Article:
Sanders talks middle class revival at Labor Day breakfast
MANCHESTER — Vermont Sen. Bernie Sanders was warmly received Monday at the New Hampshire AFL-CIO Labor Day breakfast, firing up state and local labor leaders with talk of the nation’s economy.
While jobs have been restored over the past few years during the recovery from the recession, Sanders said many of those jobs are low-paying and part-time.
“Our job is to rebuild that middle class,” Sanders said. “Working families deserve a piece of the action.”
Sanders, an independent, was elected to the U.S. Senate in 2006 after serving 16 years in the House.
He said the U.S. Supreme Court’s 2010 ruling that the government could not restrict corporations from spending money to support candidates has allowed the extremely wealthy to have too much influence on the political process.
“The billionaires see you as their strongest opposition,” he said. “They want to be able to give somebody a check directly. ‘Here’s $50 million. Here’s your script. This is what you say.’”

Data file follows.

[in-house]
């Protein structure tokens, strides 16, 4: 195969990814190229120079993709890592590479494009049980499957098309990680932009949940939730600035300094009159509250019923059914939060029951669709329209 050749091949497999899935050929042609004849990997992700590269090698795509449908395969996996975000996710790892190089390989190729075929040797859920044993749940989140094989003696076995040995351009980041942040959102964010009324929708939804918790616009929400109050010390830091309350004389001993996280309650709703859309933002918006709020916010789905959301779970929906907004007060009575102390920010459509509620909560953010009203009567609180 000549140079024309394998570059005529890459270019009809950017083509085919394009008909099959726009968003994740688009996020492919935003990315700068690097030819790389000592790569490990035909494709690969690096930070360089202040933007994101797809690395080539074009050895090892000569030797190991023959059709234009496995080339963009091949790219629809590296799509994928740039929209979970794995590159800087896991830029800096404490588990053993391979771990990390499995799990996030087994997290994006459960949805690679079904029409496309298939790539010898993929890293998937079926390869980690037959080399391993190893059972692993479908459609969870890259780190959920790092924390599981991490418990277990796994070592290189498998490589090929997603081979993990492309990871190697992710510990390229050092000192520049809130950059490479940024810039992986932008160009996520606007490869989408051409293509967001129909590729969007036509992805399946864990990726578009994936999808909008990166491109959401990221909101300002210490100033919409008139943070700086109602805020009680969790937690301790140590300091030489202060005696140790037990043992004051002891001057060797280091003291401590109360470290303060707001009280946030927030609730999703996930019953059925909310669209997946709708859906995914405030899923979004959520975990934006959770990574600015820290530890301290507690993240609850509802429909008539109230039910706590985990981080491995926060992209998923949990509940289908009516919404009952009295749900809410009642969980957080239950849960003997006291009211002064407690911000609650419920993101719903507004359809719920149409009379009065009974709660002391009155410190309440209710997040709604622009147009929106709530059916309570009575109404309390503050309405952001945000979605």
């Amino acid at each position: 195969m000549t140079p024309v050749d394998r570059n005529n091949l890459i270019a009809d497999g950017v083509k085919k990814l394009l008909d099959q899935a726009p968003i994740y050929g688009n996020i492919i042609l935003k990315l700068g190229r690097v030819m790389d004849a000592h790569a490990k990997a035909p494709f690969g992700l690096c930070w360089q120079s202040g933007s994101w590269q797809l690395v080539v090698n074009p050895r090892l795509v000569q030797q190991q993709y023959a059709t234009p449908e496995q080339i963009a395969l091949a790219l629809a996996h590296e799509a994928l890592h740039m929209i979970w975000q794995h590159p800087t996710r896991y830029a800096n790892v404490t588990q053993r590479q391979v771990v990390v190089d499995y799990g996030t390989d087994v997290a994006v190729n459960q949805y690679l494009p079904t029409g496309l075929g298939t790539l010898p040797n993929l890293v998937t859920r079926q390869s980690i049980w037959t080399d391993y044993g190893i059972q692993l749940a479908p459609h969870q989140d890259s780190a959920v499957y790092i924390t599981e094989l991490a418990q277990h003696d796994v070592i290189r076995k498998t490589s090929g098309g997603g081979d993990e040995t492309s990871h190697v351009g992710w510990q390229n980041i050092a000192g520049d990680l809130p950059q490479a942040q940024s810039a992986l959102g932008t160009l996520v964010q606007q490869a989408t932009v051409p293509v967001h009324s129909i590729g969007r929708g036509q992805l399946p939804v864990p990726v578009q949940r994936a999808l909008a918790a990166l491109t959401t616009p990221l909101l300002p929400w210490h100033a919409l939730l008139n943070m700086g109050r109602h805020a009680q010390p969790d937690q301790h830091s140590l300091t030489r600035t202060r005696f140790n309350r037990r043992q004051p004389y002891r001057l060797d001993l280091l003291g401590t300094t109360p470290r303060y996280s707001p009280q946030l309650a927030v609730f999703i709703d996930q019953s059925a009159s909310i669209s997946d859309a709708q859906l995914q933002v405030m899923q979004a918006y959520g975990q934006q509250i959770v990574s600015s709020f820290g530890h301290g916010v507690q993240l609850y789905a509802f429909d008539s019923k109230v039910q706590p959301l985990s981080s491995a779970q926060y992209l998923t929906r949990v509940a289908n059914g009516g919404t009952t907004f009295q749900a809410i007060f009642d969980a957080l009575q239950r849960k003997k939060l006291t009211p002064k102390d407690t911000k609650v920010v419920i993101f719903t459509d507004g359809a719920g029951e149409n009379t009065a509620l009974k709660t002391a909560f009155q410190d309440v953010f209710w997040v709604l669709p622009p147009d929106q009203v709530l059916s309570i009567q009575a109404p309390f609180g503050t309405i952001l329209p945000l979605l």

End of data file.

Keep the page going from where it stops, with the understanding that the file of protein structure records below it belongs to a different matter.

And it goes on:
Sanders also repeated his support for increasing the national minimum wage.
“I believe when we stand together, we win because there are a hell of a lot more of us than there are of them,” Sanders said toward the end of his speech at St. George Greek Orthodox Cathedral in Manchester.
Sanders had to pause several times because of cheers and a standing ovation.
His travel schedule also included a trip last week to Iowa. After the Iowa caucuses, New Hampshire hosts the first-in-the nation presidential primary. Voters in both states are already being courted.
“It’s no secret,” Sanders said before heading to another Labor Day event. “I’m giving it some thought and exploring the possibility of running for President (in 2016) and obviously New Hampshire plays a huge role.”
Sanders was welcomed by some of the state’s top Democrats. Gov. Maggie Hassan, U.S. Sen. Jeanne Shaheen and Congresswomen Anne Kuster and Carol Shea-Porter also attended the event and spoke to the crowd.
Shaheen joked that Sanders’ speech was a difficult act to follow. She pointed to the changes in society attributed to the organized labor movement, which began more than 100 years ago.
“There have been too many efforts now to weaken collective bargaining, to weaken the right of workers to organize,” Shaheen said. “I will always stand with workers and I will fight for collective bargaining and the right to organize.”